Opinion | What The Coronavirus Pandemic Can Teach Us About Listening to Scientists

(Photograph: Leon Neal/Pool via Reuters)

As the confirmed novel coronavirus, SARS-CoV-2, cases surpass one million worldwide, and deaths rise to over fifty thousand souls, one small silver lining in these dark times is that people are finally taking notice of science and scientists.

2019 seems so distant now, so long ago, so pre-COVID-19. But if we cast our minds back to that year we may just be able to remember that it was also a tumultuous year in itself, albeit for what seems like much more trivial reasons, now. Brexit. Megxit. Impeachment of President Trump. How simple times were way back when.

One stark difference between then and now is that, as a scientist, it felt like politicians and, more importantly, the general public just weren’t listening to scientists at all, and were sceptical, at best, of science itself.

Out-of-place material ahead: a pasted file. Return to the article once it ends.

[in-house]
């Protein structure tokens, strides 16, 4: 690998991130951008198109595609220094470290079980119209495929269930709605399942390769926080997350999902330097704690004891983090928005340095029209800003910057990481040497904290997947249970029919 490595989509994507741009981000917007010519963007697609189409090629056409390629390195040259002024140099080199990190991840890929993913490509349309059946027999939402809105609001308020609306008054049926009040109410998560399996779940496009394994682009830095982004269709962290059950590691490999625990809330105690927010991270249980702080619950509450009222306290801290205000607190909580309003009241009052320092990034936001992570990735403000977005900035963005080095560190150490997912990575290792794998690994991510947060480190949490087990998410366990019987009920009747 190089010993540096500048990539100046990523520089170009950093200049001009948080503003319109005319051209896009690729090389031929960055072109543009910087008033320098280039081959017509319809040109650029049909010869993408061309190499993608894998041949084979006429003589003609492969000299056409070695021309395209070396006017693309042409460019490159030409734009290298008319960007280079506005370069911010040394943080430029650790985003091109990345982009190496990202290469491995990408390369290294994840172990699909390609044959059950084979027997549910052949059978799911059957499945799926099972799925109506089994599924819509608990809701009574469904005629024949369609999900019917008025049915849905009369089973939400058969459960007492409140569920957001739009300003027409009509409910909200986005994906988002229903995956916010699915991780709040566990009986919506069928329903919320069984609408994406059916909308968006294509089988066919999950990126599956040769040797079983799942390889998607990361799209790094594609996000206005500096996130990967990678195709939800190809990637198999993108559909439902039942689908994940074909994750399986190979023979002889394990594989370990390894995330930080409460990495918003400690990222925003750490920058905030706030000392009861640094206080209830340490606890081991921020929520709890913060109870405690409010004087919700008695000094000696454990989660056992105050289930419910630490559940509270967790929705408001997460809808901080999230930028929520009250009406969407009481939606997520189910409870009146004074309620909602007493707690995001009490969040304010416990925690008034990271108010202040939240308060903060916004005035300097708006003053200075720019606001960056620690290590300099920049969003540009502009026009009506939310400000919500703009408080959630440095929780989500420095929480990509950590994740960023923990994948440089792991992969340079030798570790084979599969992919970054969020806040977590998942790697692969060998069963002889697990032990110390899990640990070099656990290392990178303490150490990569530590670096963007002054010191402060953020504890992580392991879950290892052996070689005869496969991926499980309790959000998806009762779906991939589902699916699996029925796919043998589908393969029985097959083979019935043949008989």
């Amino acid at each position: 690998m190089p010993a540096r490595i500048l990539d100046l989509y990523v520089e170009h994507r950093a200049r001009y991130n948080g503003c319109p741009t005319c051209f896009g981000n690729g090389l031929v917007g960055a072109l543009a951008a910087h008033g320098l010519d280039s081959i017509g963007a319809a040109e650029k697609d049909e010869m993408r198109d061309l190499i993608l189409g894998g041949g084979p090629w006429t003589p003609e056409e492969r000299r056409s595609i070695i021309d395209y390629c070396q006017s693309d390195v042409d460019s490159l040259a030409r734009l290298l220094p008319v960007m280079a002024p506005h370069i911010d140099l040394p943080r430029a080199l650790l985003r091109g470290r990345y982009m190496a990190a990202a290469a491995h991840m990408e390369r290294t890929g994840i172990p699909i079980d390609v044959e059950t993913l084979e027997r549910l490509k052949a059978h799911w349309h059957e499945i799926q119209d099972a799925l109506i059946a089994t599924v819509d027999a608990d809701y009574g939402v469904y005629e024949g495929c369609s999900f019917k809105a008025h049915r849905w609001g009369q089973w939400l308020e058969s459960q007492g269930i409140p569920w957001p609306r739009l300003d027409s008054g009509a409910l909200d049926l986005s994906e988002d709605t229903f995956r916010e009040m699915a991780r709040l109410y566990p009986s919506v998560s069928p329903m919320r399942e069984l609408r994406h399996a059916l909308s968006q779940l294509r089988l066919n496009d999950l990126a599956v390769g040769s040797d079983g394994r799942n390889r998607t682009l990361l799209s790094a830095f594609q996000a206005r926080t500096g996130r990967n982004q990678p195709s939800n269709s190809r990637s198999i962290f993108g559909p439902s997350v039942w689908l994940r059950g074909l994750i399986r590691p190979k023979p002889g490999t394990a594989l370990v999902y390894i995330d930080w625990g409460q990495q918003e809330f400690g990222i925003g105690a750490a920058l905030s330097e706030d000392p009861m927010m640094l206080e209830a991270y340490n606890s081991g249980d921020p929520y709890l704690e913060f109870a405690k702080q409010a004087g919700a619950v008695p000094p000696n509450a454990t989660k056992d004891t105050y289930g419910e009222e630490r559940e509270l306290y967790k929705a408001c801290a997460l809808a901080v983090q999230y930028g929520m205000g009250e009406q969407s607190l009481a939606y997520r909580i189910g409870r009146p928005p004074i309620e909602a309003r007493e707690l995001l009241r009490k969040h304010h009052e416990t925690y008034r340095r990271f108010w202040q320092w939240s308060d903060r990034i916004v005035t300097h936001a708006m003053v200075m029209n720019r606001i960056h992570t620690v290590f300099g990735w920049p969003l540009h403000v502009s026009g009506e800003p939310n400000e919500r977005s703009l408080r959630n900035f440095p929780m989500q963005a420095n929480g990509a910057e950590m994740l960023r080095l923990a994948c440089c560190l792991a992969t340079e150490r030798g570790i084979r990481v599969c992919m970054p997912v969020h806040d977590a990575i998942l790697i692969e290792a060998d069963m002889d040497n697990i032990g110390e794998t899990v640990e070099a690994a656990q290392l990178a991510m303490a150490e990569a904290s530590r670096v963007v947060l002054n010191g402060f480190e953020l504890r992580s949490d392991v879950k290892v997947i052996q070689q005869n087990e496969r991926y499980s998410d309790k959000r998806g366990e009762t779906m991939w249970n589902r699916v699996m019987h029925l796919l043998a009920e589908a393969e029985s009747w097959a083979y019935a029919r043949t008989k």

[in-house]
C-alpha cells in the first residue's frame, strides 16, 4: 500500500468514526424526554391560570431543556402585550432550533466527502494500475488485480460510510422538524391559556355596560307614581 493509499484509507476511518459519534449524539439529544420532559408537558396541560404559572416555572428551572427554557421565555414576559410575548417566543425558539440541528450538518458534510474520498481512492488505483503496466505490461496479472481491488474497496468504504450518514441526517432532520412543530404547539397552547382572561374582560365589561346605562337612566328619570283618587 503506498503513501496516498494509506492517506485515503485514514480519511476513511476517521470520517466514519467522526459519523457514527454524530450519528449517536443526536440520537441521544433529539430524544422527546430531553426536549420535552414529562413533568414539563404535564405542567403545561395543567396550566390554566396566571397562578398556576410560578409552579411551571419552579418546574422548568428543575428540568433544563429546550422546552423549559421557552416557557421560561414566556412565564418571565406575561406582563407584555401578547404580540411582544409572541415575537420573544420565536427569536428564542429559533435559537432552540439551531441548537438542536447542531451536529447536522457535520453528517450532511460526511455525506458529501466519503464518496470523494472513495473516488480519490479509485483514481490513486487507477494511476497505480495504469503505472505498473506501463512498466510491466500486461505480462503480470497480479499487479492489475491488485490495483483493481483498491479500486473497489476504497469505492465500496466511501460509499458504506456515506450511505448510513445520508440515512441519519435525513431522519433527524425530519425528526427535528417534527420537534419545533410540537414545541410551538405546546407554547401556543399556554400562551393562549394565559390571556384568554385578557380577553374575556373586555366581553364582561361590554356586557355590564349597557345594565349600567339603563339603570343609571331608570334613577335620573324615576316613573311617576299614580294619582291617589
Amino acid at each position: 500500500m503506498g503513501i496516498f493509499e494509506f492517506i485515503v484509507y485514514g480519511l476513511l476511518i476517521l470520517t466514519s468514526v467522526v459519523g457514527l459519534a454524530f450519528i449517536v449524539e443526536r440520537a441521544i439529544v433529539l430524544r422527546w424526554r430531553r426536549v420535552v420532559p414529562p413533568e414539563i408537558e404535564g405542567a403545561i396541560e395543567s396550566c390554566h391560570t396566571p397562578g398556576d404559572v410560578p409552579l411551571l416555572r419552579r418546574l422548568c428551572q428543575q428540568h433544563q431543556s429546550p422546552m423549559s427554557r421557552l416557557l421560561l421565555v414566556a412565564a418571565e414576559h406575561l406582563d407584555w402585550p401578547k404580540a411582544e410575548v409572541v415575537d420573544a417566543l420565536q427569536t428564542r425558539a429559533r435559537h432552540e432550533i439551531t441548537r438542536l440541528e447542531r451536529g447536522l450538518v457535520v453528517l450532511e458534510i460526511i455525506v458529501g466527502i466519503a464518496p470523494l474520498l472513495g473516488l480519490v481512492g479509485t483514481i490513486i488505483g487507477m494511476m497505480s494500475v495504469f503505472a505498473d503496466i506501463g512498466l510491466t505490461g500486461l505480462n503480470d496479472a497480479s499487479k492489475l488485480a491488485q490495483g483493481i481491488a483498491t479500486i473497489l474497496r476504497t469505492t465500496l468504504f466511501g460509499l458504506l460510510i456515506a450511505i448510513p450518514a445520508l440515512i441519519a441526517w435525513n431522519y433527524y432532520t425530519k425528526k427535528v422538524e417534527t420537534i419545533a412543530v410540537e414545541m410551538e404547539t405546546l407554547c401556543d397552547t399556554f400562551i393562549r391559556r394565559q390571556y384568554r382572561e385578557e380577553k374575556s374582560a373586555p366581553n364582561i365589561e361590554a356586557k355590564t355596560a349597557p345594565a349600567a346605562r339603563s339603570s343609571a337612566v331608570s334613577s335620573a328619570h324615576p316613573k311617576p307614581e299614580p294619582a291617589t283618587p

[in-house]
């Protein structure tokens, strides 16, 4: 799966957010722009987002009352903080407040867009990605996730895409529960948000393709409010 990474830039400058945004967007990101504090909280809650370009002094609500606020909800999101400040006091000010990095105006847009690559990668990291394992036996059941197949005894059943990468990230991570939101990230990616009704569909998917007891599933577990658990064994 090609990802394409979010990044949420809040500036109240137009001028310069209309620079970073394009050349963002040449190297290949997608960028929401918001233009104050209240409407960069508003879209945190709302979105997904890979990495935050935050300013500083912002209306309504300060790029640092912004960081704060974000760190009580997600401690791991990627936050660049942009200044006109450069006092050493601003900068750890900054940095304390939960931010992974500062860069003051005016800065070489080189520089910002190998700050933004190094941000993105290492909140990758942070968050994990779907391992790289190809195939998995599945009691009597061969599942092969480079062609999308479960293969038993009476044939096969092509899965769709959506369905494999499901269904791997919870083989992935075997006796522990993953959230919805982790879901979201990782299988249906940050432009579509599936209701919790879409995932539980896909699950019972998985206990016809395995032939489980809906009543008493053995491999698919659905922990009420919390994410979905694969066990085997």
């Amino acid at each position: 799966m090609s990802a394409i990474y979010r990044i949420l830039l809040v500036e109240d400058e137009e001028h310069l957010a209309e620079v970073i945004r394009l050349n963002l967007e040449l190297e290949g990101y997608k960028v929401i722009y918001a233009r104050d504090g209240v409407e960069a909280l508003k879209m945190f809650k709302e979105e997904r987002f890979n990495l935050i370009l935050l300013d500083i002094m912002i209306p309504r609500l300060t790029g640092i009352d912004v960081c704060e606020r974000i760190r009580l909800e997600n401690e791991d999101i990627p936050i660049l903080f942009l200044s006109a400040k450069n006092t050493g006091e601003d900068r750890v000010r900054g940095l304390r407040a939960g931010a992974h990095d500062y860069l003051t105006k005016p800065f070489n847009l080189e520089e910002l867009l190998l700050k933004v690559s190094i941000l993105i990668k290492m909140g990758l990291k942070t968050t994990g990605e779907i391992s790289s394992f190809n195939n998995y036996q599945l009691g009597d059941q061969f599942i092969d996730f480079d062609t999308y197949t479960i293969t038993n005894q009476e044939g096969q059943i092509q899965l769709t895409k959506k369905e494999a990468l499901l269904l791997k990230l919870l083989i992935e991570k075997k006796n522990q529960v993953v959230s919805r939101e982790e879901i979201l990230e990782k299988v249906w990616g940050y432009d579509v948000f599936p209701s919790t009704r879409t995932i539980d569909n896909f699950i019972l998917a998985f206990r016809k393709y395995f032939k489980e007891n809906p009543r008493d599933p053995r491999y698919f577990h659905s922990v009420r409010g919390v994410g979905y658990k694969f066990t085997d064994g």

Ever since the mass debates around the United Kingdom European Union membership referendum of 2016, there has been an audible scoff from the general public in the U.K. whenever someone dares to utter the word “expert”.

“Well, what do they know?” I heard from many-a-rebutter. (A lot, is the answer to that question. It’s kind of their whole thing).

“They are just trying to scare us!” Is another I frequently heard in a vain attempt to rationalise the severity of any given situation. But, sadly, no, experts don’t usually go in for fear mongering tactics. If the facts sound scary, it’s probably because they are. Take heed.

“They are being paid to say those things”, is another common phrase spat out in defiance of the experts, and it’s a pretty huge accusation for academics. Most experts have the professional and moral integrity to tell you the facts, from their data. There are, of course, the small few who may allow their political or personal biases to cloud their judgement. However, if most of the experts are saying the same things, it’s worth taking note.